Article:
It’s Christmas time on the Collab, so prepare yourself for picturesque snowy scenes, story lines so sweet they’ll give you a cavity, and one or two sarcastic quips. Make that a lot of sarcasm, especially when so many of our Netflix offerings for Christmas are…quite different from our usual fare.
The Knight Before Christmas
A medieval knight is sent forward in time to present day Ohio, where he meets an unlucky in love teacher.
Merry Olde England, 1334. Not that this matters–what’s important is that you know our opening scene is medieval AF complete with chain mail and full tankards of ale all around. The Christmas celebrations here revolve around hunting, though the hunt will be short-lived for knight Sir Cole with probably a dozen middle names and a surname I forget. When he encounters an old crone in the woods, Cole is thrown forward in time with a prophecy regarding his destiny: the knight has until the end of Christmas Day to figure things out or he never will. Which, all things considered, is pretty shitty as all of this is supposedly a reward for his kindness.
In the present (in a made up town in Ohio), high school teacher, devoted aunt and sister, and all-around goody two-shoes Brooke is soaking in all of the Christmas spirit yet feels there’s something missing. Could it be she’s missing her deceased parents? Still nursing a broken heart after ditching her cheating ex-boyfriend? Clearly yes, but obviously the biggest problem here is that she’s given up on the idea of true love.
This changes when, on a snowy evening, Brooke hits a stranger with her car–none other than Sir Cole, her literal knight in shining armor. Believing Cole is sweet but the victim of temporary amnesia, Brooke invites him to stay in her guest house. However, when Brooke’s guest goes hunting for skunks and lights a bonfire in the front lawn, it becomes clear that Cole is more than just slightly quirky in a charming sort of way. Cole manages to redeem himself with those most beautiful words in the English language: “What say you and I binge watch together?”
As one might expect, Christmas activities abound, providing ample opportunity for Brooke and Cole to get to know each other while having virtually zero chemistry. Cole gets involved with the charity event Brooke is hosting because of course she fucking is. But even after an unnecessary subplot in which Cole saves Brooke’s niece from falling into a frozen lake, he is no closer to discovering his quest of destiny or even getting some onscreen action. At least he gets 50 cents and an orange as a Christmas present from Brooke (there is a reason for this as explained in the film, but for fuck’s sake–anyone who tried this with me would get an orange chucked at their head).
With the deadline to make Cole’s dreams come true rapidly approaching, our knight in shining armor seems destined to return to his own time. But surely he’s coming back for those fancy armor gloves he left behind? Oh, right–and true love?
2/5 Pink Panther Heads
I hated everyone in this film even as this makes me question the person I’ve become. Admittedly this film was a bit of a roller coaster, as I enjoyed the first few minutes and the fun premise. However, I started watching the clock before we were even halfway through this adventure, which wastes a cute setup to cross off all of the made-for-TV Christmas movie cliches.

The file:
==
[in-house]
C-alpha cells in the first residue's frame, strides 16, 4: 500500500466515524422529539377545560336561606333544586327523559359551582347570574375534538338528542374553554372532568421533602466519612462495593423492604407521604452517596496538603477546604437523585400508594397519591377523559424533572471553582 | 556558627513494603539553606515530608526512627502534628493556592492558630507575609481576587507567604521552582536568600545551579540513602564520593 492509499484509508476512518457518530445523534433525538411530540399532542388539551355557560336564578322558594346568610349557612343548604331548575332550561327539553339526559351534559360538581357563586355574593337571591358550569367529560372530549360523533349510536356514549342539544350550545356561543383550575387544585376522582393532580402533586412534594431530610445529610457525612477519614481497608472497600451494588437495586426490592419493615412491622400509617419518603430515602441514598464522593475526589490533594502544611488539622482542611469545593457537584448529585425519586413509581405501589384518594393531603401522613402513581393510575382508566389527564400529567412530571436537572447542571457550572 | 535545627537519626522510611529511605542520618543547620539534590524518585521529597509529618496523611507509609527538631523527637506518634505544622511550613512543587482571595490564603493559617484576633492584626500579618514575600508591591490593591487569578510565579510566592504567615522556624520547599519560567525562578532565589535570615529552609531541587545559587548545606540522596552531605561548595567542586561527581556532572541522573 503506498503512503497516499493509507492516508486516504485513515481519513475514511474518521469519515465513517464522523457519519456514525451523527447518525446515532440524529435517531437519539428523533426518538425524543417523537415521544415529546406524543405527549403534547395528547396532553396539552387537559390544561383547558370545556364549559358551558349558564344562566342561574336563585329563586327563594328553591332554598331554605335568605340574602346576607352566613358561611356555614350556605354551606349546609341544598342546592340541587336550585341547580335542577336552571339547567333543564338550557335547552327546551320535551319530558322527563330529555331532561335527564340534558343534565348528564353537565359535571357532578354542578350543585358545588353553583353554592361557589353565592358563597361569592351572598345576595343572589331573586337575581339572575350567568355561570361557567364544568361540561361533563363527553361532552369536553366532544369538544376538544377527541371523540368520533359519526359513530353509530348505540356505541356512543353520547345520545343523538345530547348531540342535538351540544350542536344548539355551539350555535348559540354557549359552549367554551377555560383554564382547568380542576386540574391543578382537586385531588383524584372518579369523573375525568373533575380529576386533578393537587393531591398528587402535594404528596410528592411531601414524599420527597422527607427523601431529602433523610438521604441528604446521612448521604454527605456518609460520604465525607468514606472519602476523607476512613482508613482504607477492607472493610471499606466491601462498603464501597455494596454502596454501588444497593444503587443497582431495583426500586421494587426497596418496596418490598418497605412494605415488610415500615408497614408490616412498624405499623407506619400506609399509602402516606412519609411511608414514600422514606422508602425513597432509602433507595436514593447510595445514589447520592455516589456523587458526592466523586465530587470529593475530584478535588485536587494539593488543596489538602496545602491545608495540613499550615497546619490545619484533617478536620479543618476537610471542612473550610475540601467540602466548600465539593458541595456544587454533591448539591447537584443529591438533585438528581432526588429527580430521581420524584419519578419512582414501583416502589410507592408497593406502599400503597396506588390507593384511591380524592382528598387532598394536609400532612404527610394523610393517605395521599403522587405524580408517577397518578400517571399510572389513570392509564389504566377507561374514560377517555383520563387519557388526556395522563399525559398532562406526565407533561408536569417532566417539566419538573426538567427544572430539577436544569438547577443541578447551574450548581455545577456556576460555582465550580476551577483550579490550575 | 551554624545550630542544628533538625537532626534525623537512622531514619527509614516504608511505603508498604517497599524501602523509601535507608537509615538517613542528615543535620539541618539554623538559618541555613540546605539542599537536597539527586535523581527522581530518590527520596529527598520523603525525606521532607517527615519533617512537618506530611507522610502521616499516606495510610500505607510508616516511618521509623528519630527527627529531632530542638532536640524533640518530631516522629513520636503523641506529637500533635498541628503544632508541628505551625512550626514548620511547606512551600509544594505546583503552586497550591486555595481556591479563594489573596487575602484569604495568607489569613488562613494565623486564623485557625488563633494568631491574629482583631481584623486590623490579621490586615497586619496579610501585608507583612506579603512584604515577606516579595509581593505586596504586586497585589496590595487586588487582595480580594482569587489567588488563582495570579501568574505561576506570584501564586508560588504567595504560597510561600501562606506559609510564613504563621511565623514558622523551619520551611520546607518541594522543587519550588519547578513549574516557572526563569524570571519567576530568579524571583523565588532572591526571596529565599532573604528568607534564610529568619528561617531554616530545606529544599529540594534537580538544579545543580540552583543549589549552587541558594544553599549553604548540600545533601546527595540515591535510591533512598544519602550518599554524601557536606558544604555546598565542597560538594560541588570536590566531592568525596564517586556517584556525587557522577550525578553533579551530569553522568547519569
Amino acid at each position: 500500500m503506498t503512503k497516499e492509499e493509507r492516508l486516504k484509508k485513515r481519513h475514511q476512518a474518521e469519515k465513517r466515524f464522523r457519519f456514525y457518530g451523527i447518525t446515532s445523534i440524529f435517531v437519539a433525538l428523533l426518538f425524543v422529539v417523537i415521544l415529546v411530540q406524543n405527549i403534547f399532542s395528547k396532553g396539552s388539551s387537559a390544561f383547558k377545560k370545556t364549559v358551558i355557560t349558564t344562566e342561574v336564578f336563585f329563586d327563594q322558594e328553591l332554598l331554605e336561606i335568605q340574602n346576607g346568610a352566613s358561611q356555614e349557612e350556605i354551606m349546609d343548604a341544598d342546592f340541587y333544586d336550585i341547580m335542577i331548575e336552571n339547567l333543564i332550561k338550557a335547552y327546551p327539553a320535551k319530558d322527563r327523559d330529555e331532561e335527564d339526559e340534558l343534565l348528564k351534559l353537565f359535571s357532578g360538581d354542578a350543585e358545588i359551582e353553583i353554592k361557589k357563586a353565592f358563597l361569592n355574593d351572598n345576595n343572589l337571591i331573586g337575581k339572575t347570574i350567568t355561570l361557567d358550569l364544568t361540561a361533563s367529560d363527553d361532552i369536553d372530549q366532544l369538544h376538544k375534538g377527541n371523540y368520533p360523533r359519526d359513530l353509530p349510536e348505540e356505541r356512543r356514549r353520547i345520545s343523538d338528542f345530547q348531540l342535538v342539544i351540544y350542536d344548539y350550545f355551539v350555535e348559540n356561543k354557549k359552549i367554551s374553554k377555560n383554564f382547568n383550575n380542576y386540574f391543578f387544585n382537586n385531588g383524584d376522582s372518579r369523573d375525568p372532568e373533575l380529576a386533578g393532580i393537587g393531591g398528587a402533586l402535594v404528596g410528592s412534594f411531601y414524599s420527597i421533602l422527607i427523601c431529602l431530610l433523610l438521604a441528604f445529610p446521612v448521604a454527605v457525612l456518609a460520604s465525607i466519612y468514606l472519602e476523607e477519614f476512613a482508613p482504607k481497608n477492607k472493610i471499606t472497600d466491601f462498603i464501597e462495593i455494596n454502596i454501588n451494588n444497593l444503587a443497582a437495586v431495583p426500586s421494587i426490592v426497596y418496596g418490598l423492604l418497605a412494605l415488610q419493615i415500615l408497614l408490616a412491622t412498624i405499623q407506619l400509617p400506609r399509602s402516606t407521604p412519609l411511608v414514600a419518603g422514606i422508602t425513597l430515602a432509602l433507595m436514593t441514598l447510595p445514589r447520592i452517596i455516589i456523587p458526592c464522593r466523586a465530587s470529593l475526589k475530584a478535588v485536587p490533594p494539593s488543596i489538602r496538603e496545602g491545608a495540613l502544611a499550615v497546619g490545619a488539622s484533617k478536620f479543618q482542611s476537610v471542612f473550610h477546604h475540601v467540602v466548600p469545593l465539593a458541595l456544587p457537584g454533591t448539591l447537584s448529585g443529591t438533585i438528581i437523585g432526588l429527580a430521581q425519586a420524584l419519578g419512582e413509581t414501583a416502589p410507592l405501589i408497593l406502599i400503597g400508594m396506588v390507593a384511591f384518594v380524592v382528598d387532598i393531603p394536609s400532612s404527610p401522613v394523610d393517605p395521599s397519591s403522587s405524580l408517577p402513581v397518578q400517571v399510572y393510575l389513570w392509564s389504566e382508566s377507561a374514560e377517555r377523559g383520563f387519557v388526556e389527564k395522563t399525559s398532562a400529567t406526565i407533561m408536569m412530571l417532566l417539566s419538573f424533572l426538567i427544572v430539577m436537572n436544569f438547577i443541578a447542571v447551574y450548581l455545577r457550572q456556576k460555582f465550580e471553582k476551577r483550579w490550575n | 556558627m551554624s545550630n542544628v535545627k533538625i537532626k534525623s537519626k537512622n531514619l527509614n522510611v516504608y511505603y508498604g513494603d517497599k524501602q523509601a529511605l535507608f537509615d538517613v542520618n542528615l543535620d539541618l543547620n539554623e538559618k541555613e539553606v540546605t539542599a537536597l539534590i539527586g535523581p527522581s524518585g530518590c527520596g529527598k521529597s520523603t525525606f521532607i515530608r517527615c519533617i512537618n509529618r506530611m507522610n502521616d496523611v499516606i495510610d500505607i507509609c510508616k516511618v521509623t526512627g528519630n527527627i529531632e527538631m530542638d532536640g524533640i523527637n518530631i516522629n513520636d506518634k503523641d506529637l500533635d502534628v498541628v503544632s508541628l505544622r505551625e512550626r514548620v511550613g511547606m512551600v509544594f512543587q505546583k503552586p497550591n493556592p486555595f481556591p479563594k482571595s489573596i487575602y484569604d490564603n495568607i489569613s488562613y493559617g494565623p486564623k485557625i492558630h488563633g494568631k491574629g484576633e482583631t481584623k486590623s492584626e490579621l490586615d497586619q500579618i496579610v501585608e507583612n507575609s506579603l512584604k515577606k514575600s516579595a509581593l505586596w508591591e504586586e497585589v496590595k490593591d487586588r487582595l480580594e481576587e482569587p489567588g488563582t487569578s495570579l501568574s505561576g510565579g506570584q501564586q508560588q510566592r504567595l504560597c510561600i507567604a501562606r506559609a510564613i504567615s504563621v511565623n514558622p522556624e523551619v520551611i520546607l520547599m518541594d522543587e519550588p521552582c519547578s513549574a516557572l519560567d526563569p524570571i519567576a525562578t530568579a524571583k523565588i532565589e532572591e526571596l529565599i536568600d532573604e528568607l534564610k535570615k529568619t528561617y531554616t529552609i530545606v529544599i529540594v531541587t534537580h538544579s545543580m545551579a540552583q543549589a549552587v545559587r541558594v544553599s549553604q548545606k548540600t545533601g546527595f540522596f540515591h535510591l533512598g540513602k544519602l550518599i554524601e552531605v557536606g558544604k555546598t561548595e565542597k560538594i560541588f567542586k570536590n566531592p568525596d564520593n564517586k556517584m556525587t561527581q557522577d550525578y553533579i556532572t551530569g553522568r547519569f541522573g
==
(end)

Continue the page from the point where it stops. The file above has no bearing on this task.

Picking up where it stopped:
I found the message about charity insufferable and honestly rather gross. One of the characters in need of support throughout the film is a single dad who works about 200 hours a week yet still finds the time to give back by volunteering. Brooke decides she will use the charity evening to appreciate this dude’s hard work and straight up gives him a huge chunk of the money raised. This is supposed to be heartwarming, but to me came across as incredibly condescending and embarrassing. Honestly, this kind of public gesture feels more about seeking praise than actually helping people in need. And I don’t even know where to begin with the idea of charity being essentially synonymous with giving money.
As a lover of period dramas, I recognize the hypocrisy in this statement, but I found romanticizing the medieval period an odd choice. Seriously, Cole’s hygiene would have been so much worse than depicted, and he would have been virtually incomprehensible–and, most likely, wildly inappropriate. And I’ve seen my share of technical challenges on Bake Off; medieval baking was disgusting, and there’s no way Cole would’ve managed to make anything remotely appetizing by our standards during his Christmas baking session.
I fully accept how strange and perhaps worrying it is that I’m so angry about this innocuous film. I’m sure that, at least in part, this film is a victim of the lack of clear focus for my anger in our topsy-turvy world. Either way, I gave zero fucks about the characters in this film or their ludicrous devotion to the concept of true love. Which is totally something a villain in this film would say–if there had been even a hint of conflict during the entire run time.
Is this the year I finally glow from within because my Christmas spirit is so bright? Methinks not.